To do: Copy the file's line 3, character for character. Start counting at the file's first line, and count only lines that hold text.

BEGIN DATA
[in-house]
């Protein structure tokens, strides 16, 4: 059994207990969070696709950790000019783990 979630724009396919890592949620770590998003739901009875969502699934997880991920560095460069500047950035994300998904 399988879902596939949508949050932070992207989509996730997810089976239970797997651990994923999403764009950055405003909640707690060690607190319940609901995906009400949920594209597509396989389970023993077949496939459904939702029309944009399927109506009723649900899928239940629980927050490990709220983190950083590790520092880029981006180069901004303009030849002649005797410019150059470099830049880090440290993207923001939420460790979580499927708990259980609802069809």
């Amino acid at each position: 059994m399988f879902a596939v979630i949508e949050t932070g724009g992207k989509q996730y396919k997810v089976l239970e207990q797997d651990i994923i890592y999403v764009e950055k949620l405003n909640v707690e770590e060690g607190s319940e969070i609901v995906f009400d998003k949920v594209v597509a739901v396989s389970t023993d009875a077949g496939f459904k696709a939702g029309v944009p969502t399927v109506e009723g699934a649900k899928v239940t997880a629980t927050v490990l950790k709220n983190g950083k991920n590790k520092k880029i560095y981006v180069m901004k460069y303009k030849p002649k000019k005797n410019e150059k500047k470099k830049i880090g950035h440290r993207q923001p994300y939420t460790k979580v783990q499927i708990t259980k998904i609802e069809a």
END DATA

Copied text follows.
């Amino acid at each position: 059994m399988f879902a596939v979630i949508e949050t932070g724009g992207k989509q996730y396919k997810v089976l239970e207990q797997d651990i994923i890592y999403v764009e950055k949620l405003n909640v707690e770590e060690g607190s319940e969070i609901v995906f009400d998003k949920v594209v597509a739901v396989s389970t023993d009875a077949g496939f459904k696709a939702g029309v944009p969502t399927v109506e009723g699934a649900k899928v239940t997880a629980t927050v490990l950790k709220n983190g950083k991920n590790k520092k880029i560095y981006v180069m901004k460069y303009k030849p002649k000019k005797n410019e150059k500047k470099k830049i880090g950035h440290r993207q923001p994300y939420t460790k979580v783990q499927i708990t259980k998904i609802e069809a």